St. Patrick’s Day 2019 (also known as Saint Patrick’s Day or the Feast of Saint Patrick) is a holiday that remembers one of Ireland’s patron saints, St. Patrick and as a day of recognition of Irish and Irish American culture. St. Patrick’s Day 2019 is observed on March 17. Although a legal holiday only in Suffolk County, Savannah, Georgia and Massachusetts (where it is recognized alongside Evacuation Day) it is nonetheless widely recognized and celebrated throughout the United States.
The history of St. Patrick’s Day 2019 dates back to the early 17th century when it was made an official Christian feast day by the Catholic Church, the Anglican Communion (especially the Church of Ireland), the Eastern Orthodox Church, and the Lutheran Church. The day remembers Saint Patrick and the arrival of Christianity in Ireland and celebrates the heritage and culture of the Irish.
The holiday has been celebrated on the North American continent since the 17th century. Irish-American immigrants brought Saint Patrick’s Day to the United States. The first civic and public celebration of Saint Patrick’s Day in the 13 colonies took place in Boston, Massachusetts in 1737.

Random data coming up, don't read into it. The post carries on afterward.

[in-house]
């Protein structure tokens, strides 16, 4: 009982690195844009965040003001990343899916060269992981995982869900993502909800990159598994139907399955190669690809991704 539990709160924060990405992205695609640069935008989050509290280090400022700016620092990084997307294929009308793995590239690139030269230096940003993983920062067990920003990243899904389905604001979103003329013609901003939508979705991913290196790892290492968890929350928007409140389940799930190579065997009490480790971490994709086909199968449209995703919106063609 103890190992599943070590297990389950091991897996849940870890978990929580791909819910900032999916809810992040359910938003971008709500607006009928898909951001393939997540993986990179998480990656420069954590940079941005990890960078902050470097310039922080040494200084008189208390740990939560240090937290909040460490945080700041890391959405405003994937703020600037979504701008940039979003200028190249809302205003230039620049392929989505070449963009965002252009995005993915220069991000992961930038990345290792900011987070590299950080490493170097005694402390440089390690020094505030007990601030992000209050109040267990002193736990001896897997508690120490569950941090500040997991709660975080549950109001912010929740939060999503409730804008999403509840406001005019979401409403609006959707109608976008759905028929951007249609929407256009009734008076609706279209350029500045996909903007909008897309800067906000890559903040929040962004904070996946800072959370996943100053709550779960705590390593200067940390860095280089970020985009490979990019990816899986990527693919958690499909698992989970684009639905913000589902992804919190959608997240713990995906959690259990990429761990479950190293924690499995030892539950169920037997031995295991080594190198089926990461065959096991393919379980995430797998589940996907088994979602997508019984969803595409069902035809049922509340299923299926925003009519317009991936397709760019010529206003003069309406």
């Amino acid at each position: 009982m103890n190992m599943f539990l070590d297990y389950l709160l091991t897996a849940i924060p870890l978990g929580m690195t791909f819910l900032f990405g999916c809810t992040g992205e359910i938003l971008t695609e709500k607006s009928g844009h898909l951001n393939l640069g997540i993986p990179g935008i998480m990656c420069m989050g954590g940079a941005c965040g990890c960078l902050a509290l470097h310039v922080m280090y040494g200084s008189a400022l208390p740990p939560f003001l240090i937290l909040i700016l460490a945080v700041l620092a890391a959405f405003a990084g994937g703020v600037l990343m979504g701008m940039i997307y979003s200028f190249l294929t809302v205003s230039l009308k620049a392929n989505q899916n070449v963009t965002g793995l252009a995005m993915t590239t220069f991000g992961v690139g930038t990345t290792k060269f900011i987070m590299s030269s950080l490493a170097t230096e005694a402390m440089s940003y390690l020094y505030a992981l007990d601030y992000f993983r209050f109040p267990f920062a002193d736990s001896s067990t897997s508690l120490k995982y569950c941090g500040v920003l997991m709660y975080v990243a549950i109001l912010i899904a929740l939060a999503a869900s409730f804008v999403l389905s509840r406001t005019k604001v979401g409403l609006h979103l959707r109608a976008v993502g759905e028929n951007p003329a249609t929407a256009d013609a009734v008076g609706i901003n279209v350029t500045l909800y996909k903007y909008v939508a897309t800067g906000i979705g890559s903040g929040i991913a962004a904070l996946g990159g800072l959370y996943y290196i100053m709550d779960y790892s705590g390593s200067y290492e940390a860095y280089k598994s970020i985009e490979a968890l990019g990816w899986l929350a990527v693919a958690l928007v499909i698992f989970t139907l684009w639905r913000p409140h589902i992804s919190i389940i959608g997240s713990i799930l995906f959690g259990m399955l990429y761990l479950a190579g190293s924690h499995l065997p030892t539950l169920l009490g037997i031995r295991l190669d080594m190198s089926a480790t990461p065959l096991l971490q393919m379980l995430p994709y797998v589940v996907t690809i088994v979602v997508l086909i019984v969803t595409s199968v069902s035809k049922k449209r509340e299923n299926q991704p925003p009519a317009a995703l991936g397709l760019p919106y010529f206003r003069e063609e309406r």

In 1780 General George Washington commanded soldiers of Irish descent in the Continental Army and allowed his troops a holiday on March 17. This event became known as The St. Patrick’s Day Encampment of 1780. St. Patrick’s Day 2019, while not a legal holiday throughout the entire the United States, is nonetheless widely recognised and observed throughout the country.
St. Patrick’s Day 2019 traditions include celebrations concentrate on Irish themed parties, drinks and food. Many people dress in green clothing and eat green coloured food. Irish clubs and pubs often hold celebrations or have special deals. Christians also attend church services and the Lenten restrictions on eating and drinking alcohol are lifted for the day and many communities hold large street parades to mark St. Patrick’s Day.
St. Patrick’s Day 2019 takes place on March 17. The day on which the holiday falls on changes but the date remains the same (occasionally it may be moved by Catholic Church authorities); consult the above table for exact dates.